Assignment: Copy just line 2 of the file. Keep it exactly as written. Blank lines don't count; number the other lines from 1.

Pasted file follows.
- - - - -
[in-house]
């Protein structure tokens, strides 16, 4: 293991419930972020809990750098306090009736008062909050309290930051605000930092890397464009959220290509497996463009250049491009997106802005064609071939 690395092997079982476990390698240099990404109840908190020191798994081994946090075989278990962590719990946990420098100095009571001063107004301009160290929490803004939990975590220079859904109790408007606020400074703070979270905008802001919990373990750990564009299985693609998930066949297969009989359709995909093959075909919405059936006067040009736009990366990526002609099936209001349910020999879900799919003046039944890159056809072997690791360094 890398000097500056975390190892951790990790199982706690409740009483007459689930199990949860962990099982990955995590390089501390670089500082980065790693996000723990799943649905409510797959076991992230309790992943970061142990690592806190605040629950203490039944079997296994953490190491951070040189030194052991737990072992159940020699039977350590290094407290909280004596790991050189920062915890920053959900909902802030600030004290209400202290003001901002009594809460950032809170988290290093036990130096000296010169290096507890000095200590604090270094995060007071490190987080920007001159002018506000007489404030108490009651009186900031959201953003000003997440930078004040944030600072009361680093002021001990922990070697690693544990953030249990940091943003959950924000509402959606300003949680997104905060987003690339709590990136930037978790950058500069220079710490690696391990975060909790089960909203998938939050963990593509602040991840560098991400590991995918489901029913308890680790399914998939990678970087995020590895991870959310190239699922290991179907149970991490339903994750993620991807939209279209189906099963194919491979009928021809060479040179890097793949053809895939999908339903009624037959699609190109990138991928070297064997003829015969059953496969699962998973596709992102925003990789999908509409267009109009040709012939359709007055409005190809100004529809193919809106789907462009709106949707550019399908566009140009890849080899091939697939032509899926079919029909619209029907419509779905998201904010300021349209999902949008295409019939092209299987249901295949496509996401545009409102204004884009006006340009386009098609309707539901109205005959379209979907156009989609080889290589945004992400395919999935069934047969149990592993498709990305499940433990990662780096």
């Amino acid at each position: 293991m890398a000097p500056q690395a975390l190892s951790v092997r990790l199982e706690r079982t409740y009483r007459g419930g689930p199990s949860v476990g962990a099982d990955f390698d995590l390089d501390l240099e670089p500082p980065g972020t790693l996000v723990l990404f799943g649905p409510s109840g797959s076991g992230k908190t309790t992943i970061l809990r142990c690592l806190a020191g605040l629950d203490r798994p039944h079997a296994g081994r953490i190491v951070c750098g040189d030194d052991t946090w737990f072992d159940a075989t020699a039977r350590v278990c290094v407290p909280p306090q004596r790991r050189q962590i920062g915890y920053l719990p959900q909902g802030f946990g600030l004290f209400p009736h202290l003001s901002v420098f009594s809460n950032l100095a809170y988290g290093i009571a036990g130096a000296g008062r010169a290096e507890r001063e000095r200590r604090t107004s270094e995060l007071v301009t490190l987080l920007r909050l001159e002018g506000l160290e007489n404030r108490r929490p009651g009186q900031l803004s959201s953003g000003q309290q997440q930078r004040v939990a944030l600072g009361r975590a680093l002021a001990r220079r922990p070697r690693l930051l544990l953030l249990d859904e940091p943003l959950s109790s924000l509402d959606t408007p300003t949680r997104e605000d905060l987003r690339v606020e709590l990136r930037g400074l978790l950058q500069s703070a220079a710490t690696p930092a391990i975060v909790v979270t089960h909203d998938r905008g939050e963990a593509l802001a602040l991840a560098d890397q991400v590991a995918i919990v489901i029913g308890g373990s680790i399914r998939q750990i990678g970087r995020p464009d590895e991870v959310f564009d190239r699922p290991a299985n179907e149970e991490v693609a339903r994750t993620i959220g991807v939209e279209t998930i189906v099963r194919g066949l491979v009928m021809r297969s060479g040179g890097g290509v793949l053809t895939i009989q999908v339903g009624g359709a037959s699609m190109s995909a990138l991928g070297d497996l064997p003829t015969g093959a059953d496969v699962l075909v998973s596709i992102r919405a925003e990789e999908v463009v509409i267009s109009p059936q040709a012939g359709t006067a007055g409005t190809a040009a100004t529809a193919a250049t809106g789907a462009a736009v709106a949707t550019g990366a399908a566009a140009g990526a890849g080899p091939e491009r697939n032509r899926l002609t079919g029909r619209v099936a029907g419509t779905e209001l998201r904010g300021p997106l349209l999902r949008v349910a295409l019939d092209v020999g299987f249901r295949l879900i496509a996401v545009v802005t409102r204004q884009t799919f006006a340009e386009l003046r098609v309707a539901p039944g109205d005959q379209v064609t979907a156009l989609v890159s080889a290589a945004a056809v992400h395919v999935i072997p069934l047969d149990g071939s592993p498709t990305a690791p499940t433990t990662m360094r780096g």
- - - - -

């Protein structure tokens, strides 16, 4: 293991419930972020809990750098306090009736008062909050309290930051605000930092890397464009959220290509497996463009250049491009997106802005064609071939 690395092997079982476990390698240099990404109840908190020191798994081994946090075989278990962590719990946990420098100095009571001063107004301009160290929490803004939990975590220079859904109790408007606020400074703070979270905008802001919990373990750990564009299985693609998930066949297969009989359709995909093959075909919405059936006067040009736009990366990526002609099936209001349910020999879900799919003046039944890159056809072997690791360094 890398000097500056975390190892951790990790199982706690409740009483007459689930199990949860962990099982990955995590390089501390670089500082980065790693996000723990799943649905409510797959076991992230309790992943970061142990690592806190605040629950203490039944079997296994953490190491951070040189030194052991737990072992159940020699039977350590290094407290909280004596790991050189920062915890920053959900909902802030600030004290209400202290003001901002009594809460950032809170988290290093036990130096000296010169290096507890000095200590604090270094995060007071490190987080920007001159002018506000007489404030108490009651009186900031959201953003000003997440930078004040944030600072009361680093002021001990922990070697690693544990953030249990940091943003959950924000509402959606300003949680997104905060987003690339709590990136930037978790950058500069220079710490690696391990975060909790089960909203998938939050963990593509602040991840560098991400590991995918489901029913308890680790399914998939990678970087995020590895991870959310190239699922290991179907149970991490339903994750993620991807939209279209189906099963194919491979009928021809060479040179890097793949053809895939999908339903009624037959699609190109990138991928070297064997003829015969059953496969699962998973596709992102925003990789999908509409267009109009040709012939359709007055409005190809100004529809193919809106789907462009709106949707550019399908566009140009890849080899091939697939032509899926079919029909619209029907419509779905998201904010300021349209999902949008295409019939092209299987249901295949496509996401545009409102204004884009006006340009386009098609309707539901109205005959379209979907156009989609080889290589945004992400395919999935069934047969149990592993498709990305499940433990990662780096």